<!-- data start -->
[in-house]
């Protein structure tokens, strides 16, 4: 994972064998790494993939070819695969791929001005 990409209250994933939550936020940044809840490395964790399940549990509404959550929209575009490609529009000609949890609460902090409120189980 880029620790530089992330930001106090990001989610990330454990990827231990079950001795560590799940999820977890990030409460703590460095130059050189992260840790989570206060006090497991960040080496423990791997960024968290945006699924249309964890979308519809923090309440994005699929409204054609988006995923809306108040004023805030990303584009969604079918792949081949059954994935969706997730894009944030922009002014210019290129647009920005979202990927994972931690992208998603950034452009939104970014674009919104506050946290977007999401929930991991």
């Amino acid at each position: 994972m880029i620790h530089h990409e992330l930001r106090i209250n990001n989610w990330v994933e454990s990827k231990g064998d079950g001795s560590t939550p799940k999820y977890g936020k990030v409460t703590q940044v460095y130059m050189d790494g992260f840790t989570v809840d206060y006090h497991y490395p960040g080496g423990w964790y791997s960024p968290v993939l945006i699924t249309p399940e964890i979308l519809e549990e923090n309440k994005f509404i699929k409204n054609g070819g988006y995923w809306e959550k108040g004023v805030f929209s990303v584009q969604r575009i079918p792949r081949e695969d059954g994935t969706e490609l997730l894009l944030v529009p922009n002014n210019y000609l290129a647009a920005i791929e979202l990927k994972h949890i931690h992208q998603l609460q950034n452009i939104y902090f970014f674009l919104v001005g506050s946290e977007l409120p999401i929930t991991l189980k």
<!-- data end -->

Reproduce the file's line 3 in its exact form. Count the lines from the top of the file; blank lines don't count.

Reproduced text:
């Amino acid at each position: 994972m880029i620790h530089h990409e992330l930001r106090i209250n990001n989610w990330v994933e454990s990827k231990g064998d079950g001795s560590t939550p799940k999820y977890g936020k990030v409460t703590q940044v460095y130059m050189d790494g992260f840790t989570v809840d206060y006090h497991y490395p960040g080496g423990w964790y791997s960024p968290v993939l945006i699924t249309p399940e964890i979308l519809e549990e923090n309440k994005f509404i699929k409204n054609g070819g988006y995923w809306e959550k108040g004023v805030f929209s990303v584009q969604r575009i079918p792949r081949e695969d059954g994935t969706e490609l997730l894009l944030v529009p922009n002014n210019y000609l290129a647009a920005i791929e979202l990927k994972h949890i931690h992208q998603l609460q950034n452009i939104y902090f970014f674009l919104v001005g506050s946290e977007l409120p999401i929930t991991l189980k």